1. Galon J, Pages F, Marincola FM, et al. The immune score as a new possible approach for the classification of cancer. J Transl Med. 2012;10:1:[Context Link]


Prophylactic Cranial Irradiation & Hippocampus-Sparing Radiotherapy (11/25/13 issue)

Two articles caught my attention in the Nov. 25 issue-one about evidence that whole brain irradiation can be eliminated in patients with CNS lymphoma (; and the other that hippocampus-sparing radiotherapy supports preservation of memory ( The latter article contains the word PCI-i.e., prophylactic cranial irradiation.


Briefly, prophylactic cranial irradiation was introduced several decades ago to reduce the risk of metastatic disease in the brain in patients with limited small-cell lung cancer, whose cancer is in complete remission after treatment with chemotherapy and thoracic irradiation. Meta-analysis of trials have shown that prophylactic cranial irradiation can improve overall survival at three years from 15 percent to 18 percent and 15 percent to 20 percent.1,2 However, because this prophylaxis is associated with substantial side effects and impact on quality of life, the question arises whether the benefits outweigh the risks. The prophylaxis, though, has for years been offered to patients with limited small-cell lung cancer.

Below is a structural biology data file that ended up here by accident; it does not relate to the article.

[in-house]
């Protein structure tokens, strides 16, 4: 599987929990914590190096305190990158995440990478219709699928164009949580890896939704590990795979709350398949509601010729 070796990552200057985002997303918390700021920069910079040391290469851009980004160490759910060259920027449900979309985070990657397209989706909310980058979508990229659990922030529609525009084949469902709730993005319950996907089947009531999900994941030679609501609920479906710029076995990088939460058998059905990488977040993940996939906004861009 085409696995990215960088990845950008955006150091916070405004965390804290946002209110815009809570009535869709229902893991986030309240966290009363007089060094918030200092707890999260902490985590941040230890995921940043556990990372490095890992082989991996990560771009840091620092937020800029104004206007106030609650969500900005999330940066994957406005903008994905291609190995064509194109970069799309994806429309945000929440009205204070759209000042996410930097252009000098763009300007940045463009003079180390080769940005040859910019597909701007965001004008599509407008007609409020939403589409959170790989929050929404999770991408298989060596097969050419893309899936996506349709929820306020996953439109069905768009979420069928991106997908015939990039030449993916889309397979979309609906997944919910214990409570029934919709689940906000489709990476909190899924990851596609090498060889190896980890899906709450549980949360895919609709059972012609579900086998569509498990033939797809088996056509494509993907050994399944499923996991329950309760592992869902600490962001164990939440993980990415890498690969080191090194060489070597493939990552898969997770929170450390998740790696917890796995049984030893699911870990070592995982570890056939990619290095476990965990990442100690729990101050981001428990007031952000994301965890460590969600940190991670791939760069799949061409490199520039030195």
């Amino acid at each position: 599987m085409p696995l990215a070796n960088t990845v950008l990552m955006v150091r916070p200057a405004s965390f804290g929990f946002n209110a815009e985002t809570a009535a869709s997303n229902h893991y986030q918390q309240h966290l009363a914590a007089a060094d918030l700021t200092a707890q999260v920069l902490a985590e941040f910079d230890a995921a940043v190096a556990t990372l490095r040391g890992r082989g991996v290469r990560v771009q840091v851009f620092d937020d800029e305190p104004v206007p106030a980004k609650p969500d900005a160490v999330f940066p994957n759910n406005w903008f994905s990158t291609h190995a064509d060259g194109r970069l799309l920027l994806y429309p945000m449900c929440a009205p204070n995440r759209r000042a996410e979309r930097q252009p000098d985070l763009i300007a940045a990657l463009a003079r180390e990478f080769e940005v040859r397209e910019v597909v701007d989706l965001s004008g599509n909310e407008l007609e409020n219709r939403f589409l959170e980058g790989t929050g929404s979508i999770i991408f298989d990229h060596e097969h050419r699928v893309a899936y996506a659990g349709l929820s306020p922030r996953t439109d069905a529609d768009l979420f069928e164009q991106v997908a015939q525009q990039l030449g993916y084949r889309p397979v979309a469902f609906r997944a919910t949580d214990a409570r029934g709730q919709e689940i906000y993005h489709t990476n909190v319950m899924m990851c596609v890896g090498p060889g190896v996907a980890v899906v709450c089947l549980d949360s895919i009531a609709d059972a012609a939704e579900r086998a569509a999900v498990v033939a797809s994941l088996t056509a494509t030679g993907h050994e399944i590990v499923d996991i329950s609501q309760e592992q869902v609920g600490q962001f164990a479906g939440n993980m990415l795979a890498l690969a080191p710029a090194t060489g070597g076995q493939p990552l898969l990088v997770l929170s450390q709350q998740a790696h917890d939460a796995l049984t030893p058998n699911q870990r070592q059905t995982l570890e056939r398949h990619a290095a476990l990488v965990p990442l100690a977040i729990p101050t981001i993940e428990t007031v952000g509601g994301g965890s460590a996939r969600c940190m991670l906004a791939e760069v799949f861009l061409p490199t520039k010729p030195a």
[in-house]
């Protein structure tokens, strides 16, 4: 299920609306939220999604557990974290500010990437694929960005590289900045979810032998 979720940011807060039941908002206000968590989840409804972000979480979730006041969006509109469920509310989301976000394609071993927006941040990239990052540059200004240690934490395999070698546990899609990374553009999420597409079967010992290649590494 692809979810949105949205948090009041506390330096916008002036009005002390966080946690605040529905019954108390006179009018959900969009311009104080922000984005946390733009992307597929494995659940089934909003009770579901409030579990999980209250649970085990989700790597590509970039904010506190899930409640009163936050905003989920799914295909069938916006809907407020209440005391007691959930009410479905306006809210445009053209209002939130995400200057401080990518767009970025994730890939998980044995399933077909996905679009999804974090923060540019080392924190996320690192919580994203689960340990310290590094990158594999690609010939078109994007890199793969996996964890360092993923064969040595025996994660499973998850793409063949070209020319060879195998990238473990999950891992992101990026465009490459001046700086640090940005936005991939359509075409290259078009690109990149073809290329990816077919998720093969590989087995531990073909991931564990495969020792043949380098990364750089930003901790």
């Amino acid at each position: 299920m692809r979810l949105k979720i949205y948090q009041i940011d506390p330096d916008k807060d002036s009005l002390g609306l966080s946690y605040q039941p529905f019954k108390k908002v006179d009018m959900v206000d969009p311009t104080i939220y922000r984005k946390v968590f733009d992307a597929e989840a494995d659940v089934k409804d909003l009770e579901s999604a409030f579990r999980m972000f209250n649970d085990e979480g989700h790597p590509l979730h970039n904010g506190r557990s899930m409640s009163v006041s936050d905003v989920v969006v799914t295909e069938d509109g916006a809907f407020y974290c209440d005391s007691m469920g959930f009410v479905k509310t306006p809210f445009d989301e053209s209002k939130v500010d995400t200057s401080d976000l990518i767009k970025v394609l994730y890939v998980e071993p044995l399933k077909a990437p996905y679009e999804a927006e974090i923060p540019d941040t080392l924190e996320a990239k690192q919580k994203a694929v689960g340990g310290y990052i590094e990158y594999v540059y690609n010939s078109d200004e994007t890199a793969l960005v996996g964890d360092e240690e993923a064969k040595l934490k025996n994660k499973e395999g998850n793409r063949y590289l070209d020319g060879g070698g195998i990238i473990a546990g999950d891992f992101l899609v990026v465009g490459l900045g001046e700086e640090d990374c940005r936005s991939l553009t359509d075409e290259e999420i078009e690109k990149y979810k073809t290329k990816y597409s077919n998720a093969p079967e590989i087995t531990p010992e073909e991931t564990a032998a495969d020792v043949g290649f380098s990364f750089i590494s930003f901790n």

Regarding hippocampus sparing, though: Although it may help preserve memory, the result is not absolute and does not prevent other side effects of prophylactic cranial irradiation.


High response rates have been reported in patients with small-cell lung cancer with various systemic therapies.3 It was encouraging to read in the OT article that chemo-immune therapy can replace whole brain irradiation in CNS lymphoma.